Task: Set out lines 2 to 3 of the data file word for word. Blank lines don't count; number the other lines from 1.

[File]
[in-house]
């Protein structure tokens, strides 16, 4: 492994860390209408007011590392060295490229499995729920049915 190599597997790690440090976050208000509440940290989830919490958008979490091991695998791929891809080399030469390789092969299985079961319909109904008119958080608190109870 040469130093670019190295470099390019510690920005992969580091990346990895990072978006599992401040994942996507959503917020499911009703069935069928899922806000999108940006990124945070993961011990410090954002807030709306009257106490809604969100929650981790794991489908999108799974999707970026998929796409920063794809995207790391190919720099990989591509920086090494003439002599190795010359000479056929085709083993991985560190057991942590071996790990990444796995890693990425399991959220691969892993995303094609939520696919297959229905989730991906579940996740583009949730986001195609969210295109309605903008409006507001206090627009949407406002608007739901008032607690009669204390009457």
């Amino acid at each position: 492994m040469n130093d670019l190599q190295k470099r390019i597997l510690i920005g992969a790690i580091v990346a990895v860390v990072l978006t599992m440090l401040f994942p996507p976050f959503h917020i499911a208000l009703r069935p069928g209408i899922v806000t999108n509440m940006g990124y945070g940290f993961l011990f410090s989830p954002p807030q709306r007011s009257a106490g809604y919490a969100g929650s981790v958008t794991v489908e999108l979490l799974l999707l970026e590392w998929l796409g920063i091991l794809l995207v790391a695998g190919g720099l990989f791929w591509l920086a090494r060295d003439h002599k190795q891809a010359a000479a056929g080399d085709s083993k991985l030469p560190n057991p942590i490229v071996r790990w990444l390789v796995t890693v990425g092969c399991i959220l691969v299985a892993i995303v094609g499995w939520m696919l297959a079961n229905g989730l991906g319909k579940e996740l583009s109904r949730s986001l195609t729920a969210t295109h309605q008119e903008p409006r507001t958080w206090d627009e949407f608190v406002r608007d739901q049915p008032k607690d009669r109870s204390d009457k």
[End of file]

């Protein structure tokens, strides 16, 4: 492994860390209408007011590392060295490229499995729920049915 190599597997790690440090976050208000509440940290989830919490958008979490091991695998791929891809080399030469390789092969299985079961319909109904008119958080608190109870 040469130093670019190295470099390019510690920005992969580091990346990895990072978006599992401040994942996507959503917020499911009703069935069928899922806000999108940006990124945070993961011990410090954002807030709306009257106490809604969100929650981790794991489908999108799974999707970026998929796409920063794809995207790391190919720099990989591509920086090494003439002599190795010359000479056929085709083993991985560190057991942590071996790990990444796995890693990425399991959220691969892993995303094609939520696919297959229905989730991906579940996740583009949730986001195609969210295109309605903008409006507001206090627009949407406002608007739901008032607690009669204390009457």
């Amino acid at each position: 492994m040469n130093d670019l190599q190295k470099r390019i597997l510690i920005g992969a790690i580091v990346a990895v860390v990072l978006t599992m440090l401040f994942p996507p976050f959503h917020i499911a208000l009703r069935p069928g209408i899922v806000t999108n509440m940006g990124y945070g940290f993961l011990f410090s989830p954002p807030q709306r007011s009257a106490g809604y919490a969100g929650s981790v958008t794991v489908e999108l979490l799974l999707l970026e590392w998929l796409g920063i091991l794809l995207v790391a695998g190919g720099l990989f791929w591509l920086a090494r060295d003439h002599k190795q891809a010359a000479a056929g080399d085709s083993k991985l030469p560190n057991p942590i490229v071996r790990w990444l390789v796995t890693v990425g092969c399991i959220l691969v299985a892993i995303v094609g499995w939520m696919l297959a079961n229905g989730l991906g319909k579940e996740l583009s109904r949730s986001l195609t729920a969210t295109h309605q008119e903008p409006r507001t958080w206090d627009e949407f608190v406002r608007d739901q049915p008032k607690d009669r109870s204390d009457k």